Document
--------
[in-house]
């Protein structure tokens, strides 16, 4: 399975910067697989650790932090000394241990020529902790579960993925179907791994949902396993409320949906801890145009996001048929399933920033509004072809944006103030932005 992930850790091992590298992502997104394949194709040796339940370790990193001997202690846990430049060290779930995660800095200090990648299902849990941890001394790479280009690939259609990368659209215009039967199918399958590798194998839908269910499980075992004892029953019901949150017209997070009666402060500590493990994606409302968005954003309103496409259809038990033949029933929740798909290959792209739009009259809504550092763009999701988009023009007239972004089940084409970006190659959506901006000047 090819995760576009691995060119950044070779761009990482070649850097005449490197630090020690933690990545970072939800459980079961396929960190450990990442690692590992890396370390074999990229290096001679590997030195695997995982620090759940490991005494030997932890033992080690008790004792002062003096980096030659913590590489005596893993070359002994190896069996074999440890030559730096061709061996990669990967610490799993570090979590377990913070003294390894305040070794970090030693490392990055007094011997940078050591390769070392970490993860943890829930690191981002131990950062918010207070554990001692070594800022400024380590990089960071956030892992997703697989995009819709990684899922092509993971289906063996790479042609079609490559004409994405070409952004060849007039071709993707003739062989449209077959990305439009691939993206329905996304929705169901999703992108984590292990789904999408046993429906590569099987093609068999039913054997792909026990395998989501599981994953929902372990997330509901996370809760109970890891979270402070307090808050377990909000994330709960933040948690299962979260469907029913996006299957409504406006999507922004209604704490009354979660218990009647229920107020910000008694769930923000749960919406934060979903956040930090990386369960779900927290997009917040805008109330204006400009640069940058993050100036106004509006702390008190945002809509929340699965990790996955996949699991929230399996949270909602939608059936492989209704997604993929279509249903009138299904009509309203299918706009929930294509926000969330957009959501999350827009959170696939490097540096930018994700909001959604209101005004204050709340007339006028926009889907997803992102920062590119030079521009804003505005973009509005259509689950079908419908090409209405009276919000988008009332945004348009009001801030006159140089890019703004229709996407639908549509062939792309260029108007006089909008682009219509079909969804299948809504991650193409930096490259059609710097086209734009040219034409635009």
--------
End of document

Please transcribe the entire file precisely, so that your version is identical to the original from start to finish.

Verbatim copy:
[in-house]
């Protein structure tokens, strides 16, 4: 399975910067697989650790932090000394241990020529902790579960993925179907791994949902396993409320949906801890145009996001048929399933920033509004072809944006103030932005 992930850790091992590298992502997104394949194709040796339940370790990193001997202690846990430049060290779930995660800095200090990648299902849990941890001394790479280009690939259609990368659209215009039967199918399958590798194998839908269910499980075992004892029953019901949150017209997070009666402060500590493990994606409302968005954003309103496409259809038990033949029933929740798909290959792209739009009259809504550092763009999701988009023009007239972004089940084409970006190659959506901006000047 090819995760576009691995060119950044070779761009990482070649850097005449490197630090020690933690990545970072939800459980079961396929960190450990990442690692590992890396370390074999990229290096001679590997030195695997995982620090759940490991005494030997932890033992080690008790004792002062003096980096030659913590590489005596893993070359002994190896069996074999440890030559730096061709061996990669990967610490799993570090979590377990913070003294390894305040070794970090030693490392990055007094011997940078050591390769070392970490993860943890829930690191981002131990950062918010207070554990001692070594800022400024380590990089960071956030892992997703697989995009819709990684899922092509993971289906063996790479042609079609490559004409994405070409952004060849007039071709993707003739062989449209077959990305439009691939993206329905996304929705169901999703992108984590292990789904999408046993429906590569099987093609068999039913054997792909026990395998989501599981994953929902372990997330509901996370809760109970890891979270402070307090808050377990909000994330709960933040948690299962979260469907029913996006299957409504406006999507922004209604704490009354979660218990009647229920107020910000008694769930923000749960919406934060979903956040930090990386369960779900927290997009917040805008109330204006400009640069940058993050100036106004509006702390008190945002809509929340699965990790996955996949699991929230399996949270909602939608059936492989209704997604993929279509249903009138299904009509309203299918706009929930294509926000969330957009959501999350827009959170696939490097540096930018994700909001959604209101005004204050709340007339006028926009889907997803992102920062590119030079521009804003505005973009509005259509689950079908419908090409209405009276919000988008009332945004348009009001801030006159140089890019703004229709996407639908549509062939792309260029108007006089909008682009219509079909969804299948809504991650193409930096490259059609710097086209734009040219034409635009």